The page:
Showing posts with label runaway. Show all posts
Showing posts with label runaway. Show all posts

Sunday, September 20, 2015

August 2015 Had Highest Sea Surface Temperature on Record

Across the oceans, the August 2015 globally-averaged sea surface temperature was 0.78°C (1.40°F) above the 20th century average—the highest temperature for any month in the 1880–2015 record. NOAA analysis further shows that in August 2015, the sea surface on the Northern Hemisphere was 1.02°C (1.84°F) warmer than it was in the 20th century, as illustrated by the graph below.


As the image below shows, the August data for sea surface temperature anomalies on the Northern Hemisphere contain a trendline pointing at a rise of 2°C (3.6°F) well before the year 2030. In other words, if this trend continues, the Northern Hemisphere sea surface will be 2°C (3.6°F) warmer in about a dozen years time from now.


Such a temperature rise would be catastrophic, as there are huge amounts of methane contained in the form of hydrates and free gas in sediments under the Arctic Ocean seafloor. A relatively small temperature rise of part of these sediments could cause a huge abrupt methane eruption, further speeding up local warming and triggering further methane eruptions, in a spiral of runaway warming that will cause mass destruction and extinction, as described in the reference page The Mechanism.

The situation is dire and calls for comprehensive and effective action, as discussed at the Climate Plan page.


August data for sea surface temperature anomalies on the Northern Hemisphere contain a trendline pointing at a rise of 2...

Posted by Sam Carana on Sunday, September 20, 2015

Sunday, July 19, 2015

Arctic Sea Ice Collapse Threatens - Update 1

The image below compares the Arctic sea ice thickness (in m) on July 15, for the years from 2012 (left panel) to 2015 (right panel), using Naval Research Laboratory images.

Click on image to enlarge
The image below compares the Arctic sea ice concentration (in %) on July 18, for the years from 2012 (left panel) to 2015 (right panel), using Naval Research Laboratory images.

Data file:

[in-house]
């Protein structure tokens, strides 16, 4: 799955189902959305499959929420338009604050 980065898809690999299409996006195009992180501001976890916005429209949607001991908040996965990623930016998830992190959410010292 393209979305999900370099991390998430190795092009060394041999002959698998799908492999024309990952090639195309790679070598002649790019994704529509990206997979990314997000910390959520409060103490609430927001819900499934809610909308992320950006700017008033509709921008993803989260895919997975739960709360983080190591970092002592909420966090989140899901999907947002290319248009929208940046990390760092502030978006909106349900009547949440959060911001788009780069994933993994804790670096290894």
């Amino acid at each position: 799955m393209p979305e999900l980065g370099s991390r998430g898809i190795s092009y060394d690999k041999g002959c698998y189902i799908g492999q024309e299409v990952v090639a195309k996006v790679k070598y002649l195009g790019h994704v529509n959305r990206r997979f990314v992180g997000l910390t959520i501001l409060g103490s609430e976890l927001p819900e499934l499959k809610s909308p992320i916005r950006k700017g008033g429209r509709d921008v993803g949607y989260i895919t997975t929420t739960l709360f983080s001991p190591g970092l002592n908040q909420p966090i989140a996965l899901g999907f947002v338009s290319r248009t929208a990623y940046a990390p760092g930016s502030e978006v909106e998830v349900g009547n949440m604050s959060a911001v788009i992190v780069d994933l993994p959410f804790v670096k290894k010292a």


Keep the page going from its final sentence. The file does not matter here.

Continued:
Above images show the dramatic decline of the sea ice in 2015, both in thickness and in concentration.

In terms of thickness, sea ice has been reduced by more than one meter in many places, such as north of Greenland and the Canadian Archipelago, all in the time span of just one month.

The dramatic fall in sea ice concentration also becomes apparent when comparing recent sea ice concentration (July 18, 2015, above right) with sea ice concentration back in May 2015 (image right, May 1, 2015).

This dramatic decline of the sea ice in 2015 is the result of a combination of factors, including:

  1. High levels of greenhouse gases over the Arctic Ocean, as illustrated by the image below, showing that on July 17, 2015 (pm), levels as high as 2512 parts per billion were recorded at 6,041 m (19,820 ft) altitude, while mean methane levels were 1830 parts per billion at this altitude.
  2. High levels of ocean heat, as illustrated by the image below showing high sea surface temperatures off the east coast of North America; much of this ocean heat will be carried by the Gulf Stream into the Arctic Ocean over the next few months.
  3. High air temperatures over North America and Siberia extending over the Arctic Ocean, as illustrated by the image below showing a temperature of 23.1°C (73.7°F), recorded on July 19, 2015, at Banks Island, in the Canadian Archipelago (green circle).
  4. Wildfires triggered by these heatwaves resulting in darkening compounds settling on snow and ice, as illustrated by the image below showing smoke covering a wide area on July 19, 2015, from the east Siberia over North America to the southern tip of Greenland.
  5. Very warm river water running into the Arctic Ocean, as illustrated by the image below, showing sea surface temperatures as high as 19°C (66.2°F) off the coast of Alaska on July 12-15, 2015.
The image below shows the already very high sea surface temperature anomalies as at July 18, 2015.

The Climate Reanalyzer image below shows the high sea surface temperature anomalies in the Pacific Ocean, and where water enter the Arctic Ocean through the Bering Strait, on July 19, 2015.